Carson Tarnasky’s Influence

Design student’s installation at Franconia Sculpture Park a mix of natural and forged elements

The rustic vessel stands in a grassy sculpture park in Minnesota – a memorial to BDes/Industrial Design student Carson Tarnasky’s grandfather. Built of wood, concrete and steel, the sculpture is a mix of natural materials and forged elements, symbolizing a lineal progression of paternal influences. Tarnasky’s grandfather was both a carpenter and latterly, a farmer, and the structure is emblematic of those earthy pursuits: roughly hewn, and yet elegantly designed. Chopped wood tumbles from one side, while at its sheltered core, a mechanical configuration of intertwining metal legs and receptacle-like forms; a beating heart – enclosed, but dynamic. An exterior wall carries the symbol his grandfather used to brand cattle. The sculpture is called, simply, Influence.

Influence by University of Alberta design student Carson Tarnasky is installed in the Franconia Sculpture Park in Minnesota. Images courtesy of the artist.

Carson Tarnasky was awarded one of 18 competitive residential summer internships at the esteemed Franconia Sculpture Park in east central Minnesota. Selected on the basis of his portfolio (and not a specific proposal), Tarnasky allowed the concept to evolve ‘under the blazing sun’ while working with the materials, interacting with his fellow interns, and putting in volunteer hours at the facility. “It was a big challenge,” says Tarnasky. “I knew it was going to be hard, but I didn’t know it was going to be as hard as it actually was to bring the work to a level of completion with the quality I wanted. I learned a lot by going through the experience of having an idea and making it real. In Design, planning is really emphasized. I think I kind of broke away from that and found faith in the process of making.”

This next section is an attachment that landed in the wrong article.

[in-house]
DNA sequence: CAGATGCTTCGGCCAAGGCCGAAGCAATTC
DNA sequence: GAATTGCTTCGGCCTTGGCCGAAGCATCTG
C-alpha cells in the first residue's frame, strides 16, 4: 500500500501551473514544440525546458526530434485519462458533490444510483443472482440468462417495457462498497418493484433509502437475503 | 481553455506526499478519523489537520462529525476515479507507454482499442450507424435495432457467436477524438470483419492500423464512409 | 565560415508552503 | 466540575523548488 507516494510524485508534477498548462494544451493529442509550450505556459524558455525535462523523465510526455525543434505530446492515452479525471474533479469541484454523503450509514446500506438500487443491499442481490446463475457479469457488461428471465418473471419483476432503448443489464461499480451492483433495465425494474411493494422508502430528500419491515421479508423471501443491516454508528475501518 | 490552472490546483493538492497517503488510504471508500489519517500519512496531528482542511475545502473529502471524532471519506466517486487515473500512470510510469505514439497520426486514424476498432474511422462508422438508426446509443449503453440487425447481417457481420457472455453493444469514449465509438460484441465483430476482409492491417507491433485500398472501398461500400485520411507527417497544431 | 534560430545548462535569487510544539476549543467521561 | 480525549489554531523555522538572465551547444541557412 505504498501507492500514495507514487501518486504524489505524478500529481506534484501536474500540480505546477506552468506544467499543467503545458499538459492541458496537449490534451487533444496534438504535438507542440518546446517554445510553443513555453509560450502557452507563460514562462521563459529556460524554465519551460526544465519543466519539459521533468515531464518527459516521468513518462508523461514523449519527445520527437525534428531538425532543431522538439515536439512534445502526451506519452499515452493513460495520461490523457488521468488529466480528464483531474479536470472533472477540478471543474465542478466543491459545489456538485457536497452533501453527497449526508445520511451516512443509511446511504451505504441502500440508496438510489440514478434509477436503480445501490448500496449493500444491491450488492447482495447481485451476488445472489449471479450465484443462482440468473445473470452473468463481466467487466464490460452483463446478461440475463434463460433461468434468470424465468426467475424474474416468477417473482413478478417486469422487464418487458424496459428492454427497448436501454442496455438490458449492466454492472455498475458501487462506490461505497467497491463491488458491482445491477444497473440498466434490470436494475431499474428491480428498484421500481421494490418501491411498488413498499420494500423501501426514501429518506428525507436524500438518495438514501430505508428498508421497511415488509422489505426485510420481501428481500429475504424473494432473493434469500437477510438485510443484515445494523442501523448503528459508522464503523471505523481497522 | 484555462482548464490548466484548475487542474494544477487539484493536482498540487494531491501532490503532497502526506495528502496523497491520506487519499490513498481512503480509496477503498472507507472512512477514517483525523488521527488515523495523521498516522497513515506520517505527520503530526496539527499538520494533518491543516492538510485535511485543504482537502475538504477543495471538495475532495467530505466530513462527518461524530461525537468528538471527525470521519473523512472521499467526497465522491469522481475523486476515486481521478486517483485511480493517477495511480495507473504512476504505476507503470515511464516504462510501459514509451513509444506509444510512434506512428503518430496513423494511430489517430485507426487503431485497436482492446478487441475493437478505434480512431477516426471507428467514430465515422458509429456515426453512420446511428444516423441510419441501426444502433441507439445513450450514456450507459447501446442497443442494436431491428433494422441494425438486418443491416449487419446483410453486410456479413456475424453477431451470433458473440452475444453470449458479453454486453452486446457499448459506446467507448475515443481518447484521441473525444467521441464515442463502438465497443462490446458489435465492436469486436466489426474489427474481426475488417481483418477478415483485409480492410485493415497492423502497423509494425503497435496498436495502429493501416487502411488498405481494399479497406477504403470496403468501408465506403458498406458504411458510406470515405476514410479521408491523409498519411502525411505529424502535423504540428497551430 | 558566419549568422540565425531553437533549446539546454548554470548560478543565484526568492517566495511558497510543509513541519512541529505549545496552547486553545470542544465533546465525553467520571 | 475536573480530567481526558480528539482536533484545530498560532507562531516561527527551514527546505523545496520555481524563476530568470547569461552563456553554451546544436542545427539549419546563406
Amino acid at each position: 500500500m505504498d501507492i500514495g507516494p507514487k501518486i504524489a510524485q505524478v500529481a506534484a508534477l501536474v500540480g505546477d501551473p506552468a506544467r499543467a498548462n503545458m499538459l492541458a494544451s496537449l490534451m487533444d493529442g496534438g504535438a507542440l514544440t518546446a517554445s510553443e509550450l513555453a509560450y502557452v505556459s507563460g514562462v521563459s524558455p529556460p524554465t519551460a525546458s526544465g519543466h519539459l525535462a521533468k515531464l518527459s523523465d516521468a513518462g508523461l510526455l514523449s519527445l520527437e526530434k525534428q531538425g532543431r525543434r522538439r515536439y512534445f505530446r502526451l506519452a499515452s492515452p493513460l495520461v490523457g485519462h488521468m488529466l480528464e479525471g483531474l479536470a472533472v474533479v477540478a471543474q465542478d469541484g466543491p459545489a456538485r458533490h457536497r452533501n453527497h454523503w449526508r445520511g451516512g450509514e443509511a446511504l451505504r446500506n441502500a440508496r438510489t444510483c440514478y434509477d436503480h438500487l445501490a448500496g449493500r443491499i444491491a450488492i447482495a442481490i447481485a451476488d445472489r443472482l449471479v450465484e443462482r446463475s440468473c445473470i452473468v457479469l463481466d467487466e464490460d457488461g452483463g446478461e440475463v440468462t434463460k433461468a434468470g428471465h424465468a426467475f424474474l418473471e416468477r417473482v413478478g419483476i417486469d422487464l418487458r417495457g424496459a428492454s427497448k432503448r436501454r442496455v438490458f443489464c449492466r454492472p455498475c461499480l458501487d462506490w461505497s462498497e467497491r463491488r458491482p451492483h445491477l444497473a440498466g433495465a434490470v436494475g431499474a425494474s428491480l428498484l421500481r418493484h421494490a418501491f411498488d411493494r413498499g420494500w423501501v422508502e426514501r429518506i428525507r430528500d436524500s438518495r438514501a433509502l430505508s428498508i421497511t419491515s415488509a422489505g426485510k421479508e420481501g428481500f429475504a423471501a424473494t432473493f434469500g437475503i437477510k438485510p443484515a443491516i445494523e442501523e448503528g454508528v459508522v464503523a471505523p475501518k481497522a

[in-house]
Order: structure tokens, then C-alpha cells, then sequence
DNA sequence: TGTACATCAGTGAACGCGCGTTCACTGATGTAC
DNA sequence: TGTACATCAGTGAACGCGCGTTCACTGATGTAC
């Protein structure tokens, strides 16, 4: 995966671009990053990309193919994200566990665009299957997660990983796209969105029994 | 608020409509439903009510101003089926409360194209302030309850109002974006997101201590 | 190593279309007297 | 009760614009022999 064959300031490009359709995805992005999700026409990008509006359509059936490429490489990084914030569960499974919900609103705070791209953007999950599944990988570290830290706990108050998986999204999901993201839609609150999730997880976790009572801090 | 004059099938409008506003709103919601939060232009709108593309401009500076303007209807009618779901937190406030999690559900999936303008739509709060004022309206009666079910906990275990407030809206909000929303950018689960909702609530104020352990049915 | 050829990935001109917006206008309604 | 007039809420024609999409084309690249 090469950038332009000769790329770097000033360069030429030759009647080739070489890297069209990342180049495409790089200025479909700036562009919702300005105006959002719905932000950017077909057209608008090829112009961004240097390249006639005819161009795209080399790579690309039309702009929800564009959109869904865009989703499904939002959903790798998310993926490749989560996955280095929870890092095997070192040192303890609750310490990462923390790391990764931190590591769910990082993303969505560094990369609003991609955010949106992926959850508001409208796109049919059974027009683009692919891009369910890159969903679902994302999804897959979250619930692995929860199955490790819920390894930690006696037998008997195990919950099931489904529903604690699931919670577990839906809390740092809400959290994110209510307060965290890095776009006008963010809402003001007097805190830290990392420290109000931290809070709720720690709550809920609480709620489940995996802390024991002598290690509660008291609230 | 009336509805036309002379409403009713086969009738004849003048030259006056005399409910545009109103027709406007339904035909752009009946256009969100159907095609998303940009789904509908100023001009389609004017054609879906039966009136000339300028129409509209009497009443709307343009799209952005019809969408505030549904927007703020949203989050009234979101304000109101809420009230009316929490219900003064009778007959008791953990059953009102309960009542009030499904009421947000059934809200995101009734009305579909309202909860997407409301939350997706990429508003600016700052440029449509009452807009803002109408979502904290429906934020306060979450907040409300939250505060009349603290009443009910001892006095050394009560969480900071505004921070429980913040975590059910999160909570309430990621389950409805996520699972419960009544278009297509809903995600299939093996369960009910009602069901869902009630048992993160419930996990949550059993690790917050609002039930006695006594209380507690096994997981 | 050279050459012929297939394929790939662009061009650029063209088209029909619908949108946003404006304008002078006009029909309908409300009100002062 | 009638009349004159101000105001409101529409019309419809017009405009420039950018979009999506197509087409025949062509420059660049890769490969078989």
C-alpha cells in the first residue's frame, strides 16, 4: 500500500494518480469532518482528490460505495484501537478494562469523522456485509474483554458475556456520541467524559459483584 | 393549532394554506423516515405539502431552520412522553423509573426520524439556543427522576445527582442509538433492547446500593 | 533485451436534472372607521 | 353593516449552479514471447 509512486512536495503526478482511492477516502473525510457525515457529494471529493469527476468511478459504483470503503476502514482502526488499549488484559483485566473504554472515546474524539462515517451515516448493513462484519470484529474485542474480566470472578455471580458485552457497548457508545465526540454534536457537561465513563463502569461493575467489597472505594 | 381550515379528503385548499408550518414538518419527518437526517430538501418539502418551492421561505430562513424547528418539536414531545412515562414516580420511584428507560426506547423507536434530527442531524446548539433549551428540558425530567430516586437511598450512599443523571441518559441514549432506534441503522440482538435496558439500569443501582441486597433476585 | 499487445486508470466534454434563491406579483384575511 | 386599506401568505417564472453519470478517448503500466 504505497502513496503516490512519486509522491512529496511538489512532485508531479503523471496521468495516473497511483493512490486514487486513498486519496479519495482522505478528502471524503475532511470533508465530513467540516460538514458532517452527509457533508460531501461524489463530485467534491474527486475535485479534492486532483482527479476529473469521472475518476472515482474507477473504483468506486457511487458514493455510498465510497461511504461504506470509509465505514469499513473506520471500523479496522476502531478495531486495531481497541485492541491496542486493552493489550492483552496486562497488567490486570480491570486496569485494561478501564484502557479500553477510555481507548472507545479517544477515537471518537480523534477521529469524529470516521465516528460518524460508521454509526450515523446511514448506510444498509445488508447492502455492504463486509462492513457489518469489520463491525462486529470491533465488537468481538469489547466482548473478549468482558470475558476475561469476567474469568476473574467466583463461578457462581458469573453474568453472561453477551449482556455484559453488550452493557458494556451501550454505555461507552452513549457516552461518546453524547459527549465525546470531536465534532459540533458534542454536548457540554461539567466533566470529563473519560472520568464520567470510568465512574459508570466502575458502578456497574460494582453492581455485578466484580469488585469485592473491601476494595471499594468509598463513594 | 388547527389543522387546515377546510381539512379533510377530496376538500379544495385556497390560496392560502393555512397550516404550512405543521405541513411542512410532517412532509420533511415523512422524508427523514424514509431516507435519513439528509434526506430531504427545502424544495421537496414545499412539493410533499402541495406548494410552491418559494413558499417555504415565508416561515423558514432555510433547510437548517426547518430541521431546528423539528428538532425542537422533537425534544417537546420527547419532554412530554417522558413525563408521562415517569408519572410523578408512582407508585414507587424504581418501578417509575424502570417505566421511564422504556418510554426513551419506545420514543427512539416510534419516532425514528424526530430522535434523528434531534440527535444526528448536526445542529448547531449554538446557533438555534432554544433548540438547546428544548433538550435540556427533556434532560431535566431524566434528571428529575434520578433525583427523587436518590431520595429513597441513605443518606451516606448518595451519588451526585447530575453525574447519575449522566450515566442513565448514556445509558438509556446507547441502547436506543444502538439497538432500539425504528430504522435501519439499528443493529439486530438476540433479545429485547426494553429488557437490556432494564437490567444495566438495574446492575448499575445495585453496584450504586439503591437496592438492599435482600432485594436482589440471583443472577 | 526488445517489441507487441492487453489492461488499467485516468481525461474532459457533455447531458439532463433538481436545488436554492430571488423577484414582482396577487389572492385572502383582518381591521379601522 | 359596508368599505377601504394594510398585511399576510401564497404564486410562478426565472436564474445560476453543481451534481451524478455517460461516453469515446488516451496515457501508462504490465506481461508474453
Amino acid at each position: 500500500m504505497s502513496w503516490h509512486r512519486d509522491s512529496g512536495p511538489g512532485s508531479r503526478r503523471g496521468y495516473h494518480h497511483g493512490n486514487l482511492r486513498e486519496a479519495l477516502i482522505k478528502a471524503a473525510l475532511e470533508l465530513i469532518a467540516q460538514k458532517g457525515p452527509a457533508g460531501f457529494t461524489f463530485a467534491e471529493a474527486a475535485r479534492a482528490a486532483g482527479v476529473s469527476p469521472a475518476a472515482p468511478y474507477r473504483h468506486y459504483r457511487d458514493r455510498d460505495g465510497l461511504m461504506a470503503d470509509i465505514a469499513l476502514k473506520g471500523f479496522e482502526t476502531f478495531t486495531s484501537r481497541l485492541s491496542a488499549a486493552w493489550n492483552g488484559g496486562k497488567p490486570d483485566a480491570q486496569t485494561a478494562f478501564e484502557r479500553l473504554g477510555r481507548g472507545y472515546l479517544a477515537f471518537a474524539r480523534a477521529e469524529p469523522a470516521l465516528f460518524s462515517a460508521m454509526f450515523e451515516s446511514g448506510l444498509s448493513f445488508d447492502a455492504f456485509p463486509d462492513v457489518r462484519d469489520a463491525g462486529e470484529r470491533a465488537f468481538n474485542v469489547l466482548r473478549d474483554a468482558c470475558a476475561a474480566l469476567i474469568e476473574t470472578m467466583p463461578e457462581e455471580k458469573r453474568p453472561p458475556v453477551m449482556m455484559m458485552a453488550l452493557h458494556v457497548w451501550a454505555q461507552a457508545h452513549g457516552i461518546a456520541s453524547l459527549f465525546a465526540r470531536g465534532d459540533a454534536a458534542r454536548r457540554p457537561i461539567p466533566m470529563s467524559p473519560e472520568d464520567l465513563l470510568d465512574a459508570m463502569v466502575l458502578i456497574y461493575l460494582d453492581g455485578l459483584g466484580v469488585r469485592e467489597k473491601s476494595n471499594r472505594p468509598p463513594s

Installed for one year, Influence seems part of the landscape, perhaps the remnants of an old shed, or homestead.

“It’s really rewarding,” says Tarnasky. “Seeing people, children, coming up to it and trying to interpret it. Just being curious about it. The experience made me value art as a more tangible career. Something valuable to society.”